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The International Court of Justice: Crisis and Reformation
Yale Journal of International Law (1987)
  • James Patrick Kelly, Widener University - Delaware Campus

The "optional clause" of the Statute of the International Court of Justice permits a state to declare, at its option, its acceptance of the compulsory jurisdiction of the Court. The optional clause system was created in the political euphoria following each of the world wars in the hope of developing a world governed by the rule of law. This attractive vision was flawed from the outset. Acceptance of compulsory jurisdiction requires the surrender of important decisions that may affect national security to a court whose judges are drawn from many different cultural traditons. Only a few nations have submitted such a declaration and their number has been declining.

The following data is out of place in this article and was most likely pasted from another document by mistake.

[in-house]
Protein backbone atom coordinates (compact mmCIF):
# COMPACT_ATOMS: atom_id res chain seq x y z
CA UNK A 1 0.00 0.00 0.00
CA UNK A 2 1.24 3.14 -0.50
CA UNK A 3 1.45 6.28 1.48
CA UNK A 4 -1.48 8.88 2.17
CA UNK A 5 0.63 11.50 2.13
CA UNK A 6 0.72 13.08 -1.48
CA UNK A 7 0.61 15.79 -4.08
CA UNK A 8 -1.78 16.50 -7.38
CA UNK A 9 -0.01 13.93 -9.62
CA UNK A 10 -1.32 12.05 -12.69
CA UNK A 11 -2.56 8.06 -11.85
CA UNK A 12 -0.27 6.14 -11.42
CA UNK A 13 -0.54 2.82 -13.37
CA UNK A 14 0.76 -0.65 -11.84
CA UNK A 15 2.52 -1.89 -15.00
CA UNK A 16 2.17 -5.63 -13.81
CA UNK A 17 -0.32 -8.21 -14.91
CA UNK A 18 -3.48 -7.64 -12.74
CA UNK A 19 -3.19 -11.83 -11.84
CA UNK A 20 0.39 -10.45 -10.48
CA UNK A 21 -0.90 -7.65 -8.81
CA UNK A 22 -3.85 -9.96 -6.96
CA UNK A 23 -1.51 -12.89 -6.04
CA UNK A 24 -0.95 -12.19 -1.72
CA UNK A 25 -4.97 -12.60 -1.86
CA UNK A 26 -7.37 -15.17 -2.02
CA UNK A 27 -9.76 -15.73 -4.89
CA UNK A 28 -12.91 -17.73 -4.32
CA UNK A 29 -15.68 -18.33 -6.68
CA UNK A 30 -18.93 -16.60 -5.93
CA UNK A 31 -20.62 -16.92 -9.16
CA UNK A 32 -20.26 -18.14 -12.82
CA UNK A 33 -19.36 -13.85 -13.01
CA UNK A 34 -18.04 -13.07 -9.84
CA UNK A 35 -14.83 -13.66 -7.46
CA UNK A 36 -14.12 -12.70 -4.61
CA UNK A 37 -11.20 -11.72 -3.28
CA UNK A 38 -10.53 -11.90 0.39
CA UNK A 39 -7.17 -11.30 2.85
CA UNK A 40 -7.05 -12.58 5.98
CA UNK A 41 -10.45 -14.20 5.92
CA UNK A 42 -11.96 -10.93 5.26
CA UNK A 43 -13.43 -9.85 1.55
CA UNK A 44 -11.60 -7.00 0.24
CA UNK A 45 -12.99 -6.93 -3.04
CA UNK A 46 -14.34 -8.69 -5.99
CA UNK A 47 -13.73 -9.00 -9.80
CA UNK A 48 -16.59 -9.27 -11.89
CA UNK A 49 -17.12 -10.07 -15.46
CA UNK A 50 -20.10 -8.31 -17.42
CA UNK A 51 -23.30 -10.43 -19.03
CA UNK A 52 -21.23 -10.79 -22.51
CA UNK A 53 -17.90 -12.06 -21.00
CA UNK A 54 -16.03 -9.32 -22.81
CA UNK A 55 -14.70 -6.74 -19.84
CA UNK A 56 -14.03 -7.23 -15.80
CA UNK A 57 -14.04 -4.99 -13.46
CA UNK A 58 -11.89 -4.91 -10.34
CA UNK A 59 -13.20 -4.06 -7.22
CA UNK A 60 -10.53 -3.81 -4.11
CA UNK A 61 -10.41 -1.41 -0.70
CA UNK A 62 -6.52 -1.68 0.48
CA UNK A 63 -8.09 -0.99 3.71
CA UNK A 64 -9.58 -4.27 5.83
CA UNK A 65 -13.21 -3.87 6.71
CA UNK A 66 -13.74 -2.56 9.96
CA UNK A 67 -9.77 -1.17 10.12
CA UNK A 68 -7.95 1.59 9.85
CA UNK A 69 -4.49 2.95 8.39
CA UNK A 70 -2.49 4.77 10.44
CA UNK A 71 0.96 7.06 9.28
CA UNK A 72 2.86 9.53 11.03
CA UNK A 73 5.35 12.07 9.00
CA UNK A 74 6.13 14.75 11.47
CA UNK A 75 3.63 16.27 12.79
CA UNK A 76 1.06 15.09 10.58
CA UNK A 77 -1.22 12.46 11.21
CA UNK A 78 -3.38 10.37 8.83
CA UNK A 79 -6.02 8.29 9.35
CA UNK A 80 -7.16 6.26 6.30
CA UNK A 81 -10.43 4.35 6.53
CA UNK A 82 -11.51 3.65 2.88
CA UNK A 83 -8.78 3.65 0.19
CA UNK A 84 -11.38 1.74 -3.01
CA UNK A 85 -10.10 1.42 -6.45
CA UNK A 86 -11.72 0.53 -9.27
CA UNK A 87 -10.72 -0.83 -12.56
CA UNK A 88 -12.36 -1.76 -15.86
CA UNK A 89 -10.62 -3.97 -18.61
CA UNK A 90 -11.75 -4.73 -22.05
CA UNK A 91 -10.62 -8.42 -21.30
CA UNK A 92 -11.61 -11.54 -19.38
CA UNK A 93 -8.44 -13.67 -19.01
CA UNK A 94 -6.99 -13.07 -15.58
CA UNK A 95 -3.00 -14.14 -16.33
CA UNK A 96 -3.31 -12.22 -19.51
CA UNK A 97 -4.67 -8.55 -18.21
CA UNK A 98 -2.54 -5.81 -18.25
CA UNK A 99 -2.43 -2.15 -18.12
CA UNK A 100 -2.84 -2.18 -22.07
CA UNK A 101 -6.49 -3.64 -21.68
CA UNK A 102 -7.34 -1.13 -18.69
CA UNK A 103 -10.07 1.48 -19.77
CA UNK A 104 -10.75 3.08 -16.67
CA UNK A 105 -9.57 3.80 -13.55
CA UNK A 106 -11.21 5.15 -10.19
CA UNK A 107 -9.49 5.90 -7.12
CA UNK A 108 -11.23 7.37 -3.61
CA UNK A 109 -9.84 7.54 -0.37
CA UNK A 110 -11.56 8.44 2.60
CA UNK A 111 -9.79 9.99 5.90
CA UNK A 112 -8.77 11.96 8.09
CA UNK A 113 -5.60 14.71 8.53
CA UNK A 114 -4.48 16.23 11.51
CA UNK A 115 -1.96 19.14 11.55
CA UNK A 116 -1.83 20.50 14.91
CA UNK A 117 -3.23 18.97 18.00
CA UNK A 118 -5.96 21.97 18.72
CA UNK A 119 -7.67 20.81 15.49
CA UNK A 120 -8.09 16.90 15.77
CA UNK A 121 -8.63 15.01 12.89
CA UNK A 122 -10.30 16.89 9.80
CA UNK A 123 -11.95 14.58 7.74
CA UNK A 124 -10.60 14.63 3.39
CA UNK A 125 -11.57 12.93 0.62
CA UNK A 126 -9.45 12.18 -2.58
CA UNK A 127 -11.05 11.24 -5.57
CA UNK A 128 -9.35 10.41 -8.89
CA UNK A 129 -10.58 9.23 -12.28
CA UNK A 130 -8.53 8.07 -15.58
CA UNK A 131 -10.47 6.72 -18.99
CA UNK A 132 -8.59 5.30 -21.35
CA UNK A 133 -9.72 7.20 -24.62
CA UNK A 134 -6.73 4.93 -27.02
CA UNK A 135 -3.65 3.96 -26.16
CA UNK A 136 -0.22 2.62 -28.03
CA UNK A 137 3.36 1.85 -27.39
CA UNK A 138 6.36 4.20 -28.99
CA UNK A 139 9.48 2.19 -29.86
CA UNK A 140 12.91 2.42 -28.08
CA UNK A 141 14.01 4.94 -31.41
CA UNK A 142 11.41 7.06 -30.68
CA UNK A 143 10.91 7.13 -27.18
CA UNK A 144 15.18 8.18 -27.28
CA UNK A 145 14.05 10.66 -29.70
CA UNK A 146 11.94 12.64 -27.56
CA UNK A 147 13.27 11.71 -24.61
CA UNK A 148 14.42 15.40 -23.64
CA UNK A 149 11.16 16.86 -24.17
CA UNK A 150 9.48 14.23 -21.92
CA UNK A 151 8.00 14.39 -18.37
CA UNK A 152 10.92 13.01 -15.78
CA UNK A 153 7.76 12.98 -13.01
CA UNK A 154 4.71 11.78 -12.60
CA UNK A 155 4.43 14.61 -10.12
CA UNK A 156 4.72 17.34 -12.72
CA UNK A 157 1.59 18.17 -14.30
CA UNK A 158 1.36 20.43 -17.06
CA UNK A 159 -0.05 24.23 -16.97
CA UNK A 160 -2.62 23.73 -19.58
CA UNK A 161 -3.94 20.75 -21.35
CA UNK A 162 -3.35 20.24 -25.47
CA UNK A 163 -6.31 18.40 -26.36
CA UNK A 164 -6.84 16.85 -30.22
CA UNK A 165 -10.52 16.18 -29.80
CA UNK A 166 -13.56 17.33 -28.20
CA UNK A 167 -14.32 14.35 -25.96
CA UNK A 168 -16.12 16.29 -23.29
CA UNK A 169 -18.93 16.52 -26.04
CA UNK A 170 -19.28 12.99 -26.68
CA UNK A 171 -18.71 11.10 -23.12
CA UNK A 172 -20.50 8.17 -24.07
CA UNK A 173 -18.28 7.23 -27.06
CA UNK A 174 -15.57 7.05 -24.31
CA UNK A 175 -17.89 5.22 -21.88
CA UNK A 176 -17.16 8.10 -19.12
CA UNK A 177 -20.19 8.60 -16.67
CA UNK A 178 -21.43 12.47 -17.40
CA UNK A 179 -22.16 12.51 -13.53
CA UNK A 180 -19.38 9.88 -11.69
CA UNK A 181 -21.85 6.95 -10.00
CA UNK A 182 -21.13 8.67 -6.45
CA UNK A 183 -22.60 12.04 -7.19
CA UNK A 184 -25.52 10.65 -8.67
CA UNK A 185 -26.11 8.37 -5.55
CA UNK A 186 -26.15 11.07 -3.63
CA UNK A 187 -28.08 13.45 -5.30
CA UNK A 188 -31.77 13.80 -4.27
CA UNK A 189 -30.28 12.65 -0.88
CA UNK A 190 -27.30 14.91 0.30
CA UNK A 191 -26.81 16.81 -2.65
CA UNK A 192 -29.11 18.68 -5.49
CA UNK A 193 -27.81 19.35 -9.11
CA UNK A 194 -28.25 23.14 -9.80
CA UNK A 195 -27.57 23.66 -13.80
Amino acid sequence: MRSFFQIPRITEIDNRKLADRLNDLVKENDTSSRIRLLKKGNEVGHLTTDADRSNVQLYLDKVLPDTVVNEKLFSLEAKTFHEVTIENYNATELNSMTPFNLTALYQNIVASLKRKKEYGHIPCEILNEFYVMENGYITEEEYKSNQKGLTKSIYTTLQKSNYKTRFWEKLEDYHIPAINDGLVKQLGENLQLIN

The article argues that nations are unwilling to accept international adjudication by a court of general jurisdiction for two primary reasons. First, the inflexible, zero-sum nature of adjudication makes it a politically unattractive method of settling disputes among states. Second, there are fundamental disagreements among nations about the governing rules and principles of international law and their appropriate application. Nations are reluctant to commit themselves to judgement based on principles that they regard as incorrect.

  • International Court of Justice,
  • World Court,
  • Optional Clause,
  • compulsory jurisdiction,
  • international jurisdiction,
  • international adjudication
Publication Date
Citation Information
James Patrick Kelly. "The International Court of Justice: Crisis and Reformation" Yale Journal of International Law Vol. 12 (1987)
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